The government is trying to claim otherwise.
The Trudeau government’s nationalization of the Trans Mountain pipeline could cost Canadian taxpayers $6.5 billion in addition deficit spending in the 2018-2019 fiscal year, according to the Institute for Energy Economics and Financial Analysis.
As reported by the CP, “Until Ottawa clarifies how it plans to account for the spending, there’s a risk the purchase could add 36 per cent to the projected $18.1-billion deficit, according to the study written by Tom Sanzillo and Kathy Hipple. “The principal budgetary action here looks to me like an unplanned expenditure for 2019,” said Sanzillo, director of finance for the institute, in an interview.”
The government claims otherwise, saying they will have an ‘asset,’ and that it wouldn’t be counted towards the deficit or debt.
However, Sanzillo noted that “A speculation on a pipeline is far outside what would be a reasonable and responsible investment by a public sector entity. The absorption by a public sector entity of something that the private sector has rejected is a risk, a substantial risk.”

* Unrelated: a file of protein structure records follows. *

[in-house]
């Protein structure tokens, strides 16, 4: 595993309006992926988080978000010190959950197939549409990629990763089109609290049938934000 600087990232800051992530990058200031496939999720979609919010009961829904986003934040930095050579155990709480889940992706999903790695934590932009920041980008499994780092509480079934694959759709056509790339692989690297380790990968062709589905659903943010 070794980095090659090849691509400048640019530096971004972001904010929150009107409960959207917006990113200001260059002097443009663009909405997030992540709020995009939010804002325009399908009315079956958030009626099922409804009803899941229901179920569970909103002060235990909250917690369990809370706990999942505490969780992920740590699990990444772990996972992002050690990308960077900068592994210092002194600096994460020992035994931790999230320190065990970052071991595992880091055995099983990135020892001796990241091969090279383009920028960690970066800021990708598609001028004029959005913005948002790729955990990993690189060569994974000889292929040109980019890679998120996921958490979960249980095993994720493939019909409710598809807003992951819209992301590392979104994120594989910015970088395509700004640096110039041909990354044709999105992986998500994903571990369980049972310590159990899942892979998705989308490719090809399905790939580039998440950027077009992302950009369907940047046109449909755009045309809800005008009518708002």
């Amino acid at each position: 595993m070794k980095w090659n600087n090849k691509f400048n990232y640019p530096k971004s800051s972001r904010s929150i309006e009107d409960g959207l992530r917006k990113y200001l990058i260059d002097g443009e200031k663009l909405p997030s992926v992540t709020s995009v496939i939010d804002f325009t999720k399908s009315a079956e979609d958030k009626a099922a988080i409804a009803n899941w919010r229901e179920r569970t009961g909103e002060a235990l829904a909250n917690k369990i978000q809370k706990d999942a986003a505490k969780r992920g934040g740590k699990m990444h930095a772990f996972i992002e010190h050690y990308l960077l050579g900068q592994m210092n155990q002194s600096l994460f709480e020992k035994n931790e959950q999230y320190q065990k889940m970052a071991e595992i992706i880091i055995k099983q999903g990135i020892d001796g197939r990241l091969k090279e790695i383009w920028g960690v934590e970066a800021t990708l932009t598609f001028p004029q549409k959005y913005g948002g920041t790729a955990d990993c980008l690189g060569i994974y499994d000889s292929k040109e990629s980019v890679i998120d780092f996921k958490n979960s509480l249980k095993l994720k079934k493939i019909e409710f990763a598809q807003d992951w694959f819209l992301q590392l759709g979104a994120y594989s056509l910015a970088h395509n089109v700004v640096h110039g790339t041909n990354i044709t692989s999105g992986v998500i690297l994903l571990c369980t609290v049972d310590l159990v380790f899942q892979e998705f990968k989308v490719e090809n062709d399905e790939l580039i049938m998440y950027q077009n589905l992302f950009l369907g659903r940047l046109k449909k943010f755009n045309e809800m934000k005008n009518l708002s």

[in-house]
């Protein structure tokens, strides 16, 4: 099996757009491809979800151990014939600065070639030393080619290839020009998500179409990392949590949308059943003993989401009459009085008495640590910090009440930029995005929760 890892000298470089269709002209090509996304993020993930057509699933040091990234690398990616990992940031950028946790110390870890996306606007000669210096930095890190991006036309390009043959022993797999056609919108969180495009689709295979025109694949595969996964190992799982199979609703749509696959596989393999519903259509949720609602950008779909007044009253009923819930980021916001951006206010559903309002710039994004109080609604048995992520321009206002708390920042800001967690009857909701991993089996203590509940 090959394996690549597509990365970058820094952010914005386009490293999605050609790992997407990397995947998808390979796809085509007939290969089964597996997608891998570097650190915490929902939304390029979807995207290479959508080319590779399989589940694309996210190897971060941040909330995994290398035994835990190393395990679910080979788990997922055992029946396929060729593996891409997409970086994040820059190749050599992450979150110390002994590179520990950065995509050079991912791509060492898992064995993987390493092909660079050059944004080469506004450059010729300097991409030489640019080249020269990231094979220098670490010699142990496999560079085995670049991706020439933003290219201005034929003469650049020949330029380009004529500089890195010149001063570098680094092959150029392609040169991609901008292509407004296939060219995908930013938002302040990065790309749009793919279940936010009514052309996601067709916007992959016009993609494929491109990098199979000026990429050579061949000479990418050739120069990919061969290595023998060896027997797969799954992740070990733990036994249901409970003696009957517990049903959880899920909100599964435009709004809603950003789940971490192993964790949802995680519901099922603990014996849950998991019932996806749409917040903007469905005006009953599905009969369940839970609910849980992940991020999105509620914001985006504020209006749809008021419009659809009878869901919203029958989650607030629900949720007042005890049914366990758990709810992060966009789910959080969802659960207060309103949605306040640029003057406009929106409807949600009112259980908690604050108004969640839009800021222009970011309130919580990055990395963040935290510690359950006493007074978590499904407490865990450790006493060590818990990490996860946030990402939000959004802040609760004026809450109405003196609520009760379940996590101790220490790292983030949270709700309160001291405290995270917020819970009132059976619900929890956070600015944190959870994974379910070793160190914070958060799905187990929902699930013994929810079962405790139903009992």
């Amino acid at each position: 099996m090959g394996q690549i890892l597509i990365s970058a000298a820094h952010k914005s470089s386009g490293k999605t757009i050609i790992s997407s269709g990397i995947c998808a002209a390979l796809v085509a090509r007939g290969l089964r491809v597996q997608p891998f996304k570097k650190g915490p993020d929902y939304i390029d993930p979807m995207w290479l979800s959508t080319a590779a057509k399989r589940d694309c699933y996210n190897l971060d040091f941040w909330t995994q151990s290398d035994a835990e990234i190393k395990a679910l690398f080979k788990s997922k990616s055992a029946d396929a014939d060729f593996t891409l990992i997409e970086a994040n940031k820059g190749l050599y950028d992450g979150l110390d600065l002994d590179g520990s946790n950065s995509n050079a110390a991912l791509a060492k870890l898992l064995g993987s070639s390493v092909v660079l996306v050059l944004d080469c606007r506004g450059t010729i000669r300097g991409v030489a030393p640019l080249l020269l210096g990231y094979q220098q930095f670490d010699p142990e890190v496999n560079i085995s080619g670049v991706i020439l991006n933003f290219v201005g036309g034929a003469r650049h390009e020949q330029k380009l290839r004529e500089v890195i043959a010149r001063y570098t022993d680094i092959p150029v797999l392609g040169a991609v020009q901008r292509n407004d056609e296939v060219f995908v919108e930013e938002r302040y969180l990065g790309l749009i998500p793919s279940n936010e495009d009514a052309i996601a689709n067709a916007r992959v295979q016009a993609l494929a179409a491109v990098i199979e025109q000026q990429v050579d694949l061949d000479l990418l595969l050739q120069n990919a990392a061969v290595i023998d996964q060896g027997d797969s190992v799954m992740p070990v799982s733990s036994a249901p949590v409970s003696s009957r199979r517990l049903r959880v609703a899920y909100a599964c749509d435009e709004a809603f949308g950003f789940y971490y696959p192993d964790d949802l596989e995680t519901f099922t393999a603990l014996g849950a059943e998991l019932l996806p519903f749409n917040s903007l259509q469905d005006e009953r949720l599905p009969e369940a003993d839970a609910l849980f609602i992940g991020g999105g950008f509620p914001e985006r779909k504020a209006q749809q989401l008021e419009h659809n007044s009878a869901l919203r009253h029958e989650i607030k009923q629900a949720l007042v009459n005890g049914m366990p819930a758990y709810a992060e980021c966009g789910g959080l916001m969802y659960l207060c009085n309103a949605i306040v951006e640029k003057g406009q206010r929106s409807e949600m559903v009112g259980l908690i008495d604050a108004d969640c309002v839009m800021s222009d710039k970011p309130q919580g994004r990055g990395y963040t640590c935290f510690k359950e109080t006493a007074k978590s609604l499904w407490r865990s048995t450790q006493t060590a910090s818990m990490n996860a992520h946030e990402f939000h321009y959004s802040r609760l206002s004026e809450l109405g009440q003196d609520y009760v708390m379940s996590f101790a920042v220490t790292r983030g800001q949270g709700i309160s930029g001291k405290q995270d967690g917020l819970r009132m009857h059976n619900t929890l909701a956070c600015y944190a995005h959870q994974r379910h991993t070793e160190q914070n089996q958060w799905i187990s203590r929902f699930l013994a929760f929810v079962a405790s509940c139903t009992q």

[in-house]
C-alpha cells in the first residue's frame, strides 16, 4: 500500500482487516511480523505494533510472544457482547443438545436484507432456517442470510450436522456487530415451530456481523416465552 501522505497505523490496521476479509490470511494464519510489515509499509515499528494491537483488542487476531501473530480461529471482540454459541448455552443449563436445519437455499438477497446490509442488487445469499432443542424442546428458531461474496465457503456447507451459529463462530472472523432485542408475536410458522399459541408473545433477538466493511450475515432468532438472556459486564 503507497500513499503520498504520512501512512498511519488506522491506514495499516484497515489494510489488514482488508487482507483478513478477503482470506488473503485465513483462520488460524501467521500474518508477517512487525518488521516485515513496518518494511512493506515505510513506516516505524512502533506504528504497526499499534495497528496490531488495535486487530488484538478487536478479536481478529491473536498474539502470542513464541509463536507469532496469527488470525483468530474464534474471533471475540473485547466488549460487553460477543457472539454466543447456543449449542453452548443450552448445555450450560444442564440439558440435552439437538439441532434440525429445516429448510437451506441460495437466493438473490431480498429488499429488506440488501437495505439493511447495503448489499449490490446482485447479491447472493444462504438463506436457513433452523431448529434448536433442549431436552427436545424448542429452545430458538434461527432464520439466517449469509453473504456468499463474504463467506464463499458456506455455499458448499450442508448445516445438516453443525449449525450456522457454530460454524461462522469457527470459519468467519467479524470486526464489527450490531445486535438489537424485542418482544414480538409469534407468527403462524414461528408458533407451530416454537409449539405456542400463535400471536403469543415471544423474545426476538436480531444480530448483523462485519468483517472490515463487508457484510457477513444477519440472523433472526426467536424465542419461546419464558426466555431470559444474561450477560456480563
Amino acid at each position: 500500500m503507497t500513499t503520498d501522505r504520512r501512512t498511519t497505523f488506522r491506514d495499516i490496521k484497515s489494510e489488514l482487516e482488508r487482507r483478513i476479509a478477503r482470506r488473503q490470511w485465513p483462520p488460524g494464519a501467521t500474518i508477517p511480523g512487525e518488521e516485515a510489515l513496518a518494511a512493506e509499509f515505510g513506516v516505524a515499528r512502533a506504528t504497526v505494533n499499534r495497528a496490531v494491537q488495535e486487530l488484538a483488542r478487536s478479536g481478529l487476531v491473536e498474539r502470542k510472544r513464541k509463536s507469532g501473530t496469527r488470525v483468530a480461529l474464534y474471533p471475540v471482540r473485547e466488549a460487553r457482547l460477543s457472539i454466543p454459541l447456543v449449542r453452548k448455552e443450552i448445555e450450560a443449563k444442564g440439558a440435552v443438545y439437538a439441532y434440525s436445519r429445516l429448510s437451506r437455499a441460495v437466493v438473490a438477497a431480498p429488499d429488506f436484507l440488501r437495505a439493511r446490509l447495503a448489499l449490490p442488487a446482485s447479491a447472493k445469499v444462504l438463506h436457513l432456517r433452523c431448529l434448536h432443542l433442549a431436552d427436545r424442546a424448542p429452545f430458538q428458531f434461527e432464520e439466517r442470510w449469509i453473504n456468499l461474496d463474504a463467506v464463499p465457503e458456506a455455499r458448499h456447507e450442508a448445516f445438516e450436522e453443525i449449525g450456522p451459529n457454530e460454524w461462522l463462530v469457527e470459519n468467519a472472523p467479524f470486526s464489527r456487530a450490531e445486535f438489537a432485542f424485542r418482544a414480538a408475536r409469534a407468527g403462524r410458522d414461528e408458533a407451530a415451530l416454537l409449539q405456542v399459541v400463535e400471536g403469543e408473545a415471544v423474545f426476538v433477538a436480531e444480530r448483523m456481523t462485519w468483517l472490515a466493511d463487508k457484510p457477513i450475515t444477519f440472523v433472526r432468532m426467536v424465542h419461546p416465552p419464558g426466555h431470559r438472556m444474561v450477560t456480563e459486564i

Here we see the cost of the Trudeau government’s failure to create a good environment for investment in Canada. A pipeline that should easily have been handled by the private sector is now a big financial risk to Canadian taxpayers, and could add significantly to the deficit – when it should have been a huge source of wealth creation for Canada.
This also represents two further broken promises by Justin Trudeau. The first was his claim that the carbon tax would create the magical ‘social license’ to get projects approved, and the second was that he would only run three small deficits. The nationalization of the Trans Mountain pipeline is just the latest evidence that both those promises were outright lies.